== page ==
The impact of electronic cigarettes (e-cigs) on perinatal immune responsiveness and birth outcomes in Appalachia

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Title: The impact of electronic cigarettes (e-cigs) on perinatal immune responsiveness and birth outcomes in Appalachia Keywords: pregnancy; smoking; electronic cigarettes; biomarkers; preterm birth ABSTRACT The US has the largest and fastest growing market for e-cigs and adult women are the most common users. Today, Kentucky ranks among the highest states (2nd) in prenatal smoking and in smoking-attributable morbidity and mortality (1st). Nearly one in four pregnant women in Kentucky continues to use tobacco products, reflecting the addictive nature of nicotine. Women who smoke are more likely to experience heart disease, lung cancer, reduced bone density, miscarriage and preterm birth. Furthermore, more women try to stop smoking during pregnancy than any other time in their lives. Although pregnant smokers (conventional users) are aware of the need to quit, some use reduction (i.e. cutting down) as a method of quitting and believe in harm reduction. However, despite the best of intentions, it is possible that e-cig use during pregnancy could increase harm as a result of dual use, switching, and relapse. It is also plausible that prenatal e-cig use could lead to cessation. As such, Electronic Nicotine Delivery Systems (ENDS, including e-cigs) have been the center of recent controversy regarding novel ‘smoking cessation’ or ‘harm reduction’ products which putatively can reduce disease burden and possibly mortality. There is also concern that marketing strategies promoting ‘harm reduction’ may increase the appeal and obfuscate the known adverse effects of nicotine on fetal development, despite nicotine being classified by the Food and Drug Administration (FDA) as a pregnancy class D drug demonstrating teratogenic effects on the developing fetus. To date, no data exist on the impact of e-cigs on the prenatal and postpartum immune response. Moreover, no data exist on the impact of e-cigs on birth outcomes. We plan to build on our previous work demonstrating conventional tobacco use decreases the antiinflammatory response via significant reductions in interleukin 10 (IL-10) and further increasing the risk for PTB. We plan to determine the impact (better, same, or worse) that e-cigs have on perinatal immune response compared to conventional smoking. Given the paucity of information about e-cig use in pregnancy and the postpartum period, and the potential adverse effects on reproductive health and birth outcomes, the specific aims of this study are to 1. determine the association of perinatal e-cigarette use with a) serum nicotine; b) expired carbon monoxide; and c) serum immune markers (IL-2, IL-6, IL-10, CRP, TNF, MMP-8) throughout pregnancy and postpartum; and 2. determine the association of prenatal e-cigarette use with birth outcomes (gestational age at birth, birth weight).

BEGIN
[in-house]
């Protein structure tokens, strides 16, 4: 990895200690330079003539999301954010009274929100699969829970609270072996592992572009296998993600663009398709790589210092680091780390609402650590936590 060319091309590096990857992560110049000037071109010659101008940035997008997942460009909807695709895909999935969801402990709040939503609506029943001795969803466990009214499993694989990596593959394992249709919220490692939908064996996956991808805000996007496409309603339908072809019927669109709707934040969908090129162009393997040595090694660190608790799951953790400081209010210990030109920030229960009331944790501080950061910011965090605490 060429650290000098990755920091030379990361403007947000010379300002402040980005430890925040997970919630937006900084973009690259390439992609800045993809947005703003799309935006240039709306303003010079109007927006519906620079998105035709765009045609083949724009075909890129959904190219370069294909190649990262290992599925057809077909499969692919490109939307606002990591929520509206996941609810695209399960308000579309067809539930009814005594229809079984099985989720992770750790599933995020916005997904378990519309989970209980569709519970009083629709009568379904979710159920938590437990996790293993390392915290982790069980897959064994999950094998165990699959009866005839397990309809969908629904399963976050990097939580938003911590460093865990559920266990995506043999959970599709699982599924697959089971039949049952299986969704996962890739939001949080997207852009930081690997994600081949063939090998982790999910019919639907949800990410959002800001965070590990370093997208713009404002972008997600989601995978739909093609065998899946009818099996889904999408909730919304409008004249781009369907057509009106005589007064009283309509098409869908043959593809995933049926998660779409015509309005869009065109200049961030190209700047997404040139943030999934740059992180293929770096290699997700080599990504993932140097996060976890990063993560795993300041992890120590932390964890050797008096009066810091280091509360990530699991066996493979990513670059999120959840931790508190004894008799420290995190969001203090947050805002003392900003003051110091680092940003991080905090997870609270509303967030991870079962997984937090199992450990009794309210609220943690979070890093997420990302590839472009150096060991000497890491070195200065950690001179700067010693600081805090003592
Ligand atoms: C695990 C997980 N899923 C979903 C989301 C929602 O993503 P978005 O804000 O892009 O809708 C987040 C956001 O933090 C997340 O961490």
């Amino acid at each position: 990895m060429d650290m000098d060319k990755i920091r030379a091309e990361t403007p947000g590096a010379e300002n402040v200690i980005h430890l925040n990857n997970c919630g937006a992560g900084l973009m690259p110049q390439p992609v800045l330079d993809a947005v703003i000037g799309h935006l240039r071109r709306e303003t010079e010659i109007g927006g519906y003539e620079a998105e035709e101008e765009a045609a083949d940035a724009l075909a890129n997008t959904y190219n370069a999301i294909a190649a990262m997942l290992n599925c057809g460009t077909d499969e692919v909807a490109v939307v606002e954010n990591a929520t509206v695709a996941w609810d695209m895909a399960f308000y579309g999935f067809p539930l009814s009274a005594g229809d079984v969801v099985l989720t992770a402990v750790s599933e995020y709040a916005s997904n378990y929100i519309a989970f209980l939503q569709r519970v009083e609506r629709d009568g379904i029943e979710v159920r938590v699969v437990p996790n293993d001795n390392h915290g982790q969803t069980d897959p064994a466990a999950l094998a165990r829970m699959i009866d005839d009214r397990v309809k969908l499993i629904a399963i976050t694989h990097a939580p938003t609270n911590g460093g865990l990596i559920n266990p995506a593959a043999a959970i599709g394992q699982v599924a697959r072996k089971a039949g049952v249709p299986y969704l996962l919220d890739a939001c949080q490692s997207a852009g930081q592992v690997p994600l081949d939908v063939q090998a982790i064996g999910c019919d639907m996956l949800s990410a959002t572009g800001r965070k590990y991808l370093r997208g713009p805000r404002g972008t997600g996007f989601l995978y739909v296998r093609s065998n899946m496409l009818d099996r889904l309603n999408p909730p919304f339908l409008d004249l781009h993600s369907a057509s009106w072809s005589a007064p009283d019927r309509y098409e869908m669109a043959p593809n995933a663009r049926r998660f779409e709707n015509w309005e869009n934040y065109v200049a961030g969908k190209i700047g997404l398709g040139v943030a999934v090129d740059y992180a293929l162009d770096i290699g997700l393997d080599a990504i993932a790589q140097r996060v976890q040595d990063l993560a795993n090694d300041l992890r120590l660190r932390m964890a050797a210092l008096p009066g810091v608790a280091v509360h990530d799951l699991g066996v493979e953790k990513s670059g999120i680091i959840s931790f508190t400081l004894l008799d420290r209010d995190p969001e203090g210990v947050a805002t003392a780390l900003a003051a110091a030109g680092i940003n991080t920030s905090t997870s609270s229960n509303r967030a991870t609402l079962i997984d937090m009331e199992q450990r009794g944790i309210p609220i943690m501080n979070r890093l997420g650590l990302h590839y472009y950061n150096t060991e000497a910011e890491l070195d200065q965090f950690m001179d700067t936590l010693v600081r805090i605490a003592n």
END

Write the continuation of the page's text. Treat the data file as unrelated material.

Effective start/end date9/15/157/31/20


  • National Institute on Drug Abuse: $2,450,812.00


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